THIS CHAPTER CONSIDERS stages in the process of environmental and spatial change in the landscape of Palestine in the nineteenth century and the beginning of the twentieth century and the determinants and catalysts. During this period, which began with Napoleon's invasion of Egypt, Palestine, and the Levant, Palestine was transformed from a neglected backwater of the Ottoman Empire to a focal point of world attention. Consideration is given to changes in the natural landscape of forests, wetlands, and other habitats, resulting from spatial change, including changes in land use, that were a consequence of political and legal reforms as well as immigration to Palestine. These processes influenced the nomadic and the settled populations, land ownership patterns, and agricultural practices.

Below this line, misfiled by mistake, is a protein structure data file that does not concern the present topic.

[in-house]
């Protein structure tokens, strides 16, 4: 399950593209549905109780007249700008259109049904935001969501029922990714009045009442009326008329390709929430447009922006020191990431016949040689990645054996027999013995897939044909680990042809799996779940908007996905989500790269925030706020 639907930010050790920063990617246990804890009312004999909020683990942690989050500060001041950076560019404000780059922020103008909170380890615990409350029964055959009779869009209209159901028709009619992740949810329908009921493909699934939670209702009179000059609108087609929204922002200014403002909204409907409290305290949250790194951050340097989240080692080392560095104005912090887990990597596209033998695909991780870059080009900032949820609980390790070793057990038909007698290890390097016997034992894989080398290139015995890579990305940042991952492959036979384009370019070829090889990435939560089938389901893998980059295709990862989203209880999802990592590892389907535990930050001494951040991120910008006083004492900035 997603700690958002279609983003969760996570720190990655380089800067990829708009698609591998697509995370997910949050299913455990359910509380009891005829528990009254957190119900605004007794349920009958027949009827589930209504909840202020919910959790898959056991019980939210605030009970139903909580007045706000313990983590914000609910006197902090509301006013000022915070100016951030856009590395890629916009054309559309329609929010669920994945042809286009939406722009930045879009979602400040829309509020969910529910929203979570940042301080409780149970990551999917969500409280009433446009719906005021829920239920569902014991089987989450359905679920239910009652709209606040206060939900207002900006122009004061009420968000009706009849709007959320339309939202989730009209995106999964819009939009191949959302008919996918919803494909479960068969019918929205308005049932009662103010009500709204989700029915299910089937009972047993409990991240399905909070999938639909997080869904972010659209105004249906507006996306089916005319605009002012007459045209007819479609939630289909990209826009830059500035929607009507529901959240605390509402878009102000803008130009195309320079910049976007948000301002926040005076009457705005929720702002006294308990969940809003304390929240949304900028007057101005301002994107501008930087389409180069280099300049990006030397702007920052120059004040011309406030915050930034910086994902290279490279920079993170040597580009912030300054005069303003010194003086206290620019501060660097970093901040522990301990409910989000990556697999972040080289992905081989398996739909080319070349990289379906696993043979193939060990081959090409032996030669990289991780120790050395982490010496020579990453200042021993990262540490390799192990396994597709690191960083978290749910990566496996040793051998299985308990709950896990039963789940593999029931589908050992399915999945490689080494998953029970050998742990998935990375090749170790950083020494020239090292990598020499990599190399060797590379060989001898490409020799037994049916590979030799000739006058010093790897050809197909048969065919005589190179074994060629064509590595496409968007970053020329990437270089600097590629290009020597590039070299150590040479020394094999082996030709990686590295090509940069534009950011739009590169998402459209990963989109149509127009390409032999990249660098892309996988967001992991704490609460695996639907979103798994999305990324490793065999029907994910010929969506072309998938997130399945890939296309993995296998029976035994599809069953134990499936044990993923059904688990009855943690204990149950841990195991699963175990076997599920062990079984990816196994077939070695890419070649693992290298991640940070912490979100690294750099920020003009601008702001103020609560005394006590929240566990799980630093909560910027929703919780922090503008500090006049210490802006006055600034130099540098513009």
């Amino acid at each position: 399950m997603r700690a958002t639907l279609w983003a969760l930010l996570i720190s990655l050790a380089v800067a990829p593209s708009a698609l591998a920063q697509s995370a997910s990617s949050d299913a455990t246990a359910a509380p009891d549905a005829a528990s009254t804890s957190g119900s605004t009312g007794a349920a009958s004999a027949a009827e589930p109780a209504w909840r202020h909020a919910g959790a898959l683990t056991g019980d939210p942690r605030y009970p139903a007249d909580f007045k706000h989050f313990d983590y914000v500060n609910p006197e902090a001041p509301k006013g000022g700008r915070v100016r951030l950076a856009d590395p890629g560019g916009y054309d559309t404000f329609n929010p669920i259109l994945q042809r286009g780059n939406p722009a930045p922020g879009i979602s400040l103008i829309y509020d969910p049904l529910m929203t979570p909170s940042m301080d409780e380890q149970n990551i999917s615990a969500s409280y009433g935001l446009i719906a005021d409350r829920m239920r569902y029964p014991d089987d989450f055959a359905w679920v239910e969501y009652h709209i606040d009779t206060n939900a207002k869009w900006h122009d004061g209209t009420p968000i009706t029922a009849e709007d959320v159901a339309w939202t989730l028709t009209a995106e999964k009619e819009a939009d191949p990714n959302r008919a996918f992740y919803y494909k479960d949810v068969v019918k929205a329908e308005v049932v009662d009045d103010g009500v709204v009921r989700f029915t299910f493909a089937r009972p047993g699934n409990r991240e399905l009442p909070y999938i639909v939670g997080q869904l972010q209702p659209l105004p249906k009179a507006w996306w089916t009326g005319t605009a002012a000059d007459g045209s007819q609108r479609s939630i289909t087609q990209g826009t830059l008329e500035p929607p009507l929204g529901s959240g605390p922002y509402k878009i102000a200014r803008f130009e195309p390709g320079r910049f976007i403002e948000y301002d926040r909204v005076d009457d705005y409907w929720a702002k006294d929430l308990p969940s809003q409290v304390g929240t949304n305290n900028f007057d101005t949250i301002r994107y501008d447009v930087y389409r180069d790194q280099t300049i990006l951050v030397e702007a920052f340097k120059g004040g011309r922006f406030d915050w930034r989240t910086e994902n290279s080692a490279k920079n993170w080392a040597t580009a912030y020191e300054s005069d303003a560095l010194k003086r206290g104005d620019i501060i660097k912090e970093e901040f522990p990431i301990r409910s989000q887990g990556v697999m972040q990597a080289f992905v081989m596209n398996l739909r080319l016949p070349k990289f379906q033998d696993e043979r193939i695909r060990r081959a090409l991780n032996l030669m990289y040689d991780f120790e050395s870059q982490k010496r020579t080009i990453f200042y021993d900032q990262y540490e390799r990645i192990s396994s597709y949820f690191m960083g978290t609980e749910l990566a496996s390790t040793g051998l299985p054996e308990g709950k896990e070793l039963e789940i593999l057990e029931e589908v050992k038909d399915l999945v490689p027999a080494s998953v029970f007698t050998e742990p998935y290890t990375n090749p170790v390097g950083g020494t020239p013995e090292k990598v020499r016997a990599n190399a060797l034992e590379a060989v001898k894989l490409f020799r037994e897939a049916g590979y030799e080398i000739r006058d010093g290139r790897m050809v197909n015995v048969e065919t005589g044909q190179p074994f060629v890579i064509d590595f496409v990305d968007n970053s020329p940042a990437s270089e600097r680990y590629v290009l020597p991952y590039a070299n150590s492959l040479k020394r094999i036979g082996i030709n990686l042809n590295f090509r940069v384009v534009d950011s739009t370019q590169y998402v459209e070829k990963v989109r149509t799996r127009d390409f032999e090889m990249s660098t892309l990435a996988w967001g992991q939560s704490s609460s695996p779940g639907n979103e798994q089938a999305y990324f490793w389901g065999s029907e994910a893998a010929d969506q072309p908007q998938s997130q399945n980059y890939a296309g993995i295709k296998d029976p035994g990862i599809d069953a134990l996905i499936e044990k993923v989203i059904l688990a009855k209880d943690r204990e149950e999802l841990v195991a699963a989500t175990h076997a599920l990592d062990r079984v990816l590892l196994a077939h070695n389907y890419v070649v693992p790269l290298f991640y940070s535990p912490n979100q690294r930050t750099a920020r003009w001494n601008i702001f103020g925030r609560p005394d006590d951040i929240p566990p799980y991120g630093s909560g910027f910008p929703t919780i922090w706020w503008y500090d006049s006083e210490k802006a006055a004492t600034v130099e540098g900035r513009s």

|Title of host publication
|Between Ruin and Restoration
|Subtitle of host publication
|An Environmental History of Israel
|University of Pittsburgh Press
|Number of pages
|Published - 2012
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